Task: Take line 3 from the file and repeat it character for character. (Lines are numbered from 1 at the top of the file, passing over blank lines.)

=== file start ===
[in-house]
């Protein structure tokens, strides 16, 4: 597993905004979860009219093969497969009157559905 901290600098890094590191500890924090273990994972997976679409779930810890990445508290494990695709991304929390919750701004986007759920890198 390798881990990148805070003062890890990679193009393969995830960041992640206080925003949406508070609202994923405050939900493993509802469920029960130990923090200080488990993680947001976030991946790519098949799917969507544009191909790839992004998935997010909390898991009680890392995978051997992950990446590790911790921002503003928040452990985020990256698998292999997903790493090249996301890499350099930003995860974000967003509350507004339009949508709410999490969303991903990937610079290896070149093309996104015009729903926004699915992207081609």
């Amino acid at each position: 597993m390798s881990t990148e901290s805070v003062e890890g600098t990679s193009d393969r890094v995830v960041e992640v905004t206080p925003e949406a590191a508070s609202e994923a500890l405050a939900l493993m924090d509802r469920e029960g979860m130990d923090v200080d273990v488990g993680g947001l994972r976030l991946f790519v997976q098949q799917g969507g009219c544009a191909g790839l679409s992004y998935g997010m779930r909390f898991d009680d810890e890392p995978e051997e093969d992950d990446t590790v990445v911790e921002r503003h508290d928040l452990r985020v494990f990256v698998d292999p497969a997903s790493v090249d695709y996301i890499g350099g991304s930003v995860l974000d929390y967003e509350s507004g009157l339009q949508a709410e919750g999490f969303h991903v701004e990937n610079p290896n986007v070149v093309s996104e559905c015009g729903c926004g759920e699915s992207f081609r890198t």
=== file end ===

């Amino acid at each position: 597993m390798s881990t990148e901290s805070v003062e890890g600098t990679s193009d393969r890094v995830v960041e992640v905004t206080p925003e949406a590191a508070s609202e994923a500890l405050a939900l493993m924090d509802r469920e029960g979860m130990d923090v200080d273990v488990g993680g947001l994972r976030l991946f790519v997976q098949q799917g969507g009219c544009a191909g790839l679409s992004y998935g997010m779930r909390f898991d009680d810890e890392p995978e051997e093969d992950d990446t590790v990445v911790e921002r503003h508290d928040l452990r985020v494990f990256v698998d292999p497969a997903s790493v090249d695709y996301i890499g350099g991304s930003v995860l974000d929390y967003e509350s507004g009157l339009q949508a709410e919750g999490f969303h991903v701004e990937n610079p290896n986007v070149v093309s996104e559905c015009g729903c926004g759920e699915s992207f081609r890198t």